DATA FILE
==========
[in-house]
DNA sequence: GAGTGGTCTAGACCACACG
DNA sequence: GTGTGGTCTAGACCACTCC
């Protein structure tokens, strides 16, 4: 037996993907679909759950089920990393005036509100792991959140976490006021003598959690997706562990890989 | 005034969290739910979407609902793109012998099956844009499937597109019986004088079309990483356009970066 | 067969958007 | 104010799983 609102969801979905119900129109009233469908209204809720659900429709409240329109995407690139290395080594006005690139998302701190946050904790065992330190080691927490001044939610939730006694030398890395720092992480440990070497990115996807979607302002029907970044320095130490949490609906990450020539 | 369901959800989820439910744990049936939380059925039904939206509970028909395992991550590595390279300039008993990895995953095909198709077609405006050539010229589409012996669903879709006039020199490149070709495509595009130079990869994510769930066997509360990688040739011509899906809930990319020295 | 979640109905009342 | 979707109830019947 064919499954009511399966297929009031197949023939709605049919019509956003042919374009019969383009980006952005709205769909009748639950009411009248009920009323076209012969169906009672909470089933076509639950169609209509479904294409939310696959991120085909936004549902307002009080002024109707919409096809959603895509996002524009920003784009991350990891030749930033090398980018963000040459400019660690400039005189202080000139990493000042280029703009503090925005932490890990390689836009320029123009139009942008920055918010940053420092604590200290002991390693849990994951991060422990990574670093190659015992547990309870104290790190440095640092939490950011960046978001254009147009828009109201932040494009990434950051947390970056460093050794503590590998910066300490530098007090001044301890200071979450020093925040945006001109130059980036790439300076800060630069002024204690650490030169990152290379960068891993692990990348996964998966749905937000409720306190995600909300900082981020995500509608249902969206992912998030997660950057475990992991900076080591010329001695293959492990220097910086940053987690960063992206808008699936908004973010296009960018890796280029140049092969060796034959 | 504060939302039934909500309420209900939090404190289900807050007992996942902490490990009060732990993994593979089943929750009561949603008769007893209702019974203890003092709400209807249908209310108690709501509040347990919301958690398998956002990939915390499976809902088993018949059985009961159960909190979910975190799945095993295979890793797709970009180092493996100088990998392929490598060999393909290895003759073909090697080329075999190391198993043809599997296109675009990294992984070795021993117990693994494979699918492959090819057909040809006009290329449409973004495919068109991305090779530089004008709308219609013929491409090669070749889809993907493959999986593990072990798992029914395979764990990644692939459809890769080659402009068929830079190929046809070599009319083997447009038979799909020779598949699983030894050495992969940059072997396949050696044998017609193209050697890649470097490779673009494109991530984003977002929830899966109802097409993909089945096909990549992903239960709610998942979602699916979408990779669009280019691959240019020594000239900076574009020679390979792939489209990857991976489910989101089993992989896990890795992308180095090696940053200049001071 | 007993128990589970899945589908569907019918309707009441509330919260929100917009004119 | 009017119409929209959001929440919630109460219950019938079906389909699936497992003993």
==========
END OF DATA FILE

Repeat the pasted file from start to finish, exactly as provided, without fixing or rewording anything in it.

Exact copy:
[in-house]
DNA sequence: GAGTGGTCTAGACCACACG
DNA sequence: GTGTGGTCTAGACCACTCC
């Protein structure tokens, strides 16, 4: 037996993907679909759950089920990393005036509100792991959140976490006021003598959690997706562990890989 | 005034969290739910979407609902793109012998099956844009499937597109019986004088079309990483356009970066 | 067969958007 | 104010799983 609102969801979905119900129109009233469908209204809720659900429709409240329109995407690139290395080594006005690139998302701190946050904790065992330190080691927490001044939610939730006694030398890395720092992480440990070497990115996807979607302002029907970044320095130490949490609906990450020539 | 369901959800989820439910744990049936939380059925039904939206509970028909395992991550590595390279300039008993990895995953095909198709077609405006050539010229589409012996669903879709006039020199490149070709495509595009130079990869994510769930066997509360990688040739011509899906809930990319020295 | 979640109905009342 | 979707109830019947 064919499954009511399966297929009031197949023939709605049919019509956003042919374009019969383009980006952005709205769909009748639950009411009248009920009323076209012969169906009672909470089933076509639950169609209509479904294409939310696959991120085909936004549902307002009080002024109707919409096809959603895509996002524009920003784009991350990891030749930033090398980018963000040459400019660690400039005189202080000139990493000042280029703009503090925005932490890990390689836009320029123009139009942008920055918010940053420092604590200290002991390693849990994951991060422990990574670093190659015992547990309870104290790190440095640092939490950011960046978001254009147009828009109201932040494009990434950051947390970056460093050794503590590998910066300490530098007090001044301890200071979450020093925040945006001109130059980036790439300076800060630069002024204690650490030169990152290379960068891993692990990348996964998966749905937000409720306190995600909300900082981020995500509608249902969206992912998030997660950057475990992991900076080591010329001695293959492990220097910086940053987690960063992206808008699936908004973010296009960018890796280029140049092969060796034959 | 504060939302039934909500309420209900939090404190289900807050007992996942902490490990009060732990993994593979089943929750009561949603008769007893209702019974203890003092709400209807249908209310108690709501509040347990919301958690398998956002990939915390499976809902088993018949059985009961159960909190979910975190799945095993295979890793797709970009180092493996100088990998392929490598060999393909290895003759073909090697080329075999190391198993043809599997296109675009990294992984070795021993117990693994494979699918492959090819057909040809006009290329449409973004495919068109991305090779530089004008709308219609013929491409090669070749889809993907493959999986593990072990798992029914395979764990990644692939459809890769080659402009068929830079190929046809070599009319083997447009038979799909020779598949699983030894050495992969940059072997396949050696044998017609193209050697890649470097490779673009494109991530984003977002929830899966109802097409993909089945096909990549992903239960709610998942979602699916979408990779669009280019691959240019020594000239900076574009020679390979792939489209990857991976489910989101089993992989896990890795992308180095090696940053200049001071 | 007993128990589970899945589908569907019918309707009441509330919260929100917009004119 | 009017119409929209959001929440919630109460219950019938079906389909699936497992003993």